News and notes from around the interweb:
- Saying goodbye to Gate 35X (HT: @crucker)
- There are now different rules for making changes to United Airlines tickets for those purchased directly and those purchased through travel agencies and good luck ever getting a credit or refund booking with an online agency.
United is allowing someone who books to switch to a lower-priced itinerary and keep the residual value for future travel. But that is only allowed if you book directly with the airline.
…United has made all tickets issued through travel agents refundable minus a fee, except for basic economy, of course. Domestic tickets carry a $100 fee. International coach tickets are at $200, international premium economy tickets are at $300, and international business class tickets are at $400. In a way, this is really allowing travelers to make a decision on refundability after purchase instead of before. Right now, these penalties are nearly equal to the amount someone could pay above the lowest fare to get a refundable one. (That United pricing scheme is in place through the summer.)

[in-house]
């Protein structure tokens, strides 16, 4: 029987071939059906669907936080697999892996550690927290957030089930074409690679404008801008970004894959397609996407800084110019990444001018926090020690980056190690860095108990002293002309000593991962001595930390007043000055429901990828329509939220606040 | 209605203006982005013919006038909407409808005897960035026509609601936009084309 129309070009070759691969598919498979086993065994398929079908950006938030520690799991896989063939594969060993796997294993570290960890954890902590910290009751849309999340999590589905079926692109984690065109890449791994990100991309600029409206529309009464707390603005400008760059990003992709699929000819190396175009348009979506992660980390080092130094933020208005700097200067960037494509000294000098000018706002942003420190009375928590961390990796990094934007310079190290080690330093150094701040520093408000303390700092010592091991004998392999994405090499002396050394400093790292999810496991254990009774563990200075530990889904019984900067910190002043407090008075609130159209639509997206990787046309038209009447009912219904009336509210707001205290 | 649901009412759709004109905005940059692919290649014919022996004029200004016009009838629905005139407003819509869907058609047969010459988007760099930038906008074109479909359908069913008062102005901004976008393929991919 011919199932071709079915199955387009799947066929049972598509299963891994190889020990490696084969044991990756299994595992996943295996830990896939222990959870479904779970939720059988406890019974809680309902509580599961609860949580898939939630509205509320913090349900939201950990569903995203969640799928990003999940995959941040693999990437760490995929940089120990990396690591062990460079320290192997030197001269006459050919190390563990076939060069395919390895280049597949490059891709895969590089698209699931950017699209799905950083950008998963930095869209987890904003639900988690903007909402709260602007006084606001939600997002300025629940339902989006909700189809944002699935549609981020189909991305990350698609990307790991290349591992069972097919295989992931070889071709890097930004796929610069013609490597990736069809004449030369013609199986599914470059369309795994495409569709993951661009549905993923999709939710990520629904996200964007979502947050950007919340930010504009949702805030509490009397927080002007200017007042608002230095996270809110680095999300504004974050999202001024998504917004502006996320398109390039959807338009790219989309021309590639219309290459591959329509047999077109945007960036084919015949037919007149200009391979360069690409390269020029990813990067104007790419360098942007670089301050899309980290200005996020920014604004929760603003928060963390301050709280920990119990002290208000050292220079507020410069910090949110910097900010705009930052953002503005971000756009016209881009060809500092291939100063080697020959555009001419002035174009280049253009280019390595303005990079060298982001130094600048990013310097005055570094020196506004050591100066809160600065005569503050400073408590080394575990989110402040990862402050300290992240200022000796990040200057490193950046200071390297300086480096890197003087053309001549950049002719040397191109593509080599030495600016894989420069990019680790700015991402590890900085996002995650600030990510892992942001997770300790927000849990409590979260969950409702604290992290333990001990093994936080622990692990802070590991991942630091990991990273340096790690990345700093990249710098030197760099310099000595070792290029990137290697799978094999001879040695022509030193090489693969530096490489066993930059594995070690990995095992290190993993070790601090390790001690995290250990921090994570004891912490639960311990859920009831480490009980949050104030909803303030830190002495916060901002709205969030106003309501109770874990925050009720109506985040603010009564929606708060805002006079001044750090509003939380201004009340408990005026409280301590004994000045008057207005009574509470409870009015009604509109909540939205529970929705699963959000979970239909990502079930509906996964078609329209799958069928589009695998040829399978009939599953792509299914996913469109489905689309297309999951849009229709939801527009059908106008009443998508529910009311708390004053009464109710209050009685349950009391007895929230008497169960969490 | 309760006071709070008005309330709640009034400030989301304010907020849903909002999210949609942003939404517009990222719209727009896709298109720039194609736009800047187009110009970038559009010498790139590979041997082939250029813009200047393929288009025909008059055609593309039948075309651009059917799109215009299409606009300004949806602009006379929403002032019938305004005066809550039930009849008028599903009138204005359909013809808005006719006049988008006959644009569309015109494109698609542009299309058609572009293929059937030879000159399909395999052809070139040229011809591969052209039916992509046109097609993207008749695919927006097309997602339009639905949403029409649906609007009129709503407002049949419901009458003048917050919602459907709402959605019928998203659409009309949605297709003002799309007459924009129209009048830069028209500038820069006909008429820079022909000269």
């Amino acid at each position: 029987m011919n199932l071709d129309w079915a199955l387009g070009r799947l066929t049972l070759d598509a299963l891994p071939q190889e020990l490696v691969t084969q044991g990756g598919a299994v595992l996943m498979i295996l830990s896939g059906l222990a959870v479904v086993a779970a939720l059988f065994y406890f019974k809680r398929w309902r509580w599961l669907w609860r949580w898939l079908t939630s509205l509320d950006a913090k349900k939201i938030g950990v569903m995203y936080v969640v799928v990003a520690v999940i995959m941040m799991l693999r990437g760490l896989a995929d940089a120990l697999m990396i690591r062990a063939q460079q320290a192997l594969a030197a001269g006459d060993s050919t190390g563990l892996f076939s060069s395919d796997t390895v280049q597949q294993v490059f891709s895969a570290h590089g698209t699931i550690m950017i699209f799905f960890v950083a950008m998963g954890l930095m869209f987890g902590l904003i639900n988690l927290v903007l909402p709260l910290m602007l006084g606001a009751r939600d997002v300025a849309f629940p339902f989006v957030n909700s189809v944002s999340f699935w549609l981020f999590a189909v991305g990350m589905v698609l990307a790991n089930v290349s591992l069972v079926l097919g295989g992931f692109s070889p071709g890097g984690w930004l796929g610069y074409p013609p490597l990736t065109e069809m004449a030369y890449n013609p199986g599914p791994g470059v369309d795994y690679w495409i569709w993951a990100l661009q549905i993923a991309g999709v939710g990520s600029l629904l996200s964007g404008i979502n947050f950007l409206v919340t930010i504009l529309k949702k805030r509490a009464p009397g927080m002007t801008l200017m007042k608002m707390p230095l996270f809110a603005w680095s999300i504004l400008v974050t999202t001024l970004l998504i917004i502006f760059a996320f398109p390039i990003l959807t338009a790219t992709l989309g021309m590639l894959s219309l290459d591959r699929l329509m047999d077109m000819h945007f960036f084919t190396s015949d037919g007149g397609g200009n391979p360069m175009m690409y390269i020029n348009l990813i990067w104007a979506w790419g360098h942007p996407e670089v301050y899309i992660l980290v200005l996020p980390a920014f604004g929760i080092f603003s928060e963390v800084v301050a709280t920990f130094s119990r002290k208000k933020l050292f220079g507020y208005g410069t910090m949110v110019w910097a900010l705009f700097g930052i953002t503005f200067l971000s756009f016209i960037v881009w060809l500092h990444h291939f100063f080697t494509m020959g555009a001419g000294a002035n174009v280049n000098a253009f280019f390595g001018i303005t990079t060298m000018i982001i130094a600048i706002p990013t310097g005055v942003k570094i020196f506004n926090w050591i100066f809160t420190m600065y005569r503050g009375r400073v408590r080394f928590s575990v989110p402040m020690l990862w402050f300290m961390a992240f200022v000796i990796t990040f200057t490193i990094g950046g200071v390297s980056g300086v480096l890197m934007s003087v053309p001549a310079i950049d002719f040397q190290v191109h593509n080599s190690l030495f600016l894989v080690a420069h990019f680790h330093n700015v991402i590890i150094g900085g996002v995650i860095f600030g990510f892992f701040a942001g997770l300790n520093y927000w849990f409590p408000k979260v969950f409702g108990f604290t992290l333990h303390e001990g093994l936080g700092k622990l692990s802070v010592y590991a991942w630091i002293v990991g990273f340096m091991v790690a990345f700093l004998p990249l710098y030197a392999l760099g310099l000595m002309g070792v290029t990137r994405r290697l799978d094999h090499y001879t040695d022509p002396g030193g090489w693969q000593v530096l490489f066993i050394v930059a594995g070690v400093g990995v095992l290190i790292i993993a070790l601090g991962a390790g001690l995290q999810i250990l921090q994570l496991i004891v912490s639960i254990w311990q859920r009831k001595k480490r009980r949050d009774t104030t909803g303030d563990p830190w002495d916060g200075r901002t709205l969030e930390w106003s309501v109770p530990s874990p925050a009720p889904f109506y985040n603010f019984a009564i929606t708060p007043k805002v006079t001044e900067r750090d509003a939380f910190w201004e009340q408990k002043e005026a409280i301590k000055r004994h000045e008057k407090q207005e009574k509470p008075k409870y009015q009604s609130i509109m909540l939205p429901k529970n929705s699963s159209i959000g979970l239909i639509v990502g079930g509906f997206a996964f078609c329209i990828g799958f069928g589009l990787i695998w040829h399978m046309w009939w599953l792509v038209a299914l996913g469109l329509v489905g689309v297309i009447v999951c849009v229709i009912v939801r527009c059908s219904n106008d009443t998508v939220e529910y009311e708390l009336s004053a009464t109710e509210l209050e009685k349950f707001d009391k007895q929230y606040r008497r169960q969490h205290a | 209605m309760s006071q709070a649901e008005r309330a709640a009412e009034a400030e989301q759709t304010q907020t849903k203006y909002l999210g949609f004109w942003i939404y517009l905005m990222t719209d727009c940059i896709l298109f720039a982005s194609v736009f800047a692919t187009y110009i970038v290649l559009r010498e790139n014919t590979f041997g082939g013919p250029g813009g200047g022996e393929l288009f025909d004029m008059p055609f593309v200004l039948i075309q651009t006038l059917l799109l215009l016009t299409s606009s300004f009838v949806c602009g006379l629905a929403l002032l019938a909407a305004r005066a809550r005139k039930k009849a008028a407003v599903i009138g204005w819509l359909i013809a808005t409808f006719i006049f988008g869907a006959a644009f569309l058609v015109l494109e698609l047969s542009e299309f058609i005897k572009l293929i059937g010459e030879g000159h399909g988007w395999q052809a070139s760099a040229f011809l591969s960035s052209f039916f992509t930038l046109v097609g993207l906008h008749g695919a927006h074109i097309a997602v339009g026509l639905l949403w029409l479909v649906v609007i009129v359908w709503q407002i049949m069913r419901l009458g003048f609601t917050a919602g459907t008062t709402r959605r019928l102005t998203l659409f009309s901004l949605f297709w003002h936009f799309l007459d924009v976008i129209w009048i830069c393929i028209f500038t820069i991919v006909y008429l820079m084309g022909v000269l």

What this means is that travel agents now have an advantage over booking United directly, and that seems weird. You’d think United would want to encourage people to book direct — and it does that in the narrow case where someone wants to exchange for a lower fare and can do that without paying a penalty if they book direct…
- I don’t think I’ve ever seen this anywhere online before, but the person who designed the GHA Discovery hotels unpublished “Red” invitation-only elite level published its contents as part of their portfolio. So we know about guaranteed suite upgrades at booking at 9 p.m. late check-out.
- Qantas elite status fast track is back and it’s tempting, since my family’s address in Australia works with my Qantas account and they’re even matching against Delta, United and Air Canada (but not partners American or Alaska). [HT: @drdoot]
- Boeing is selling its commercial airplanes headquarters campus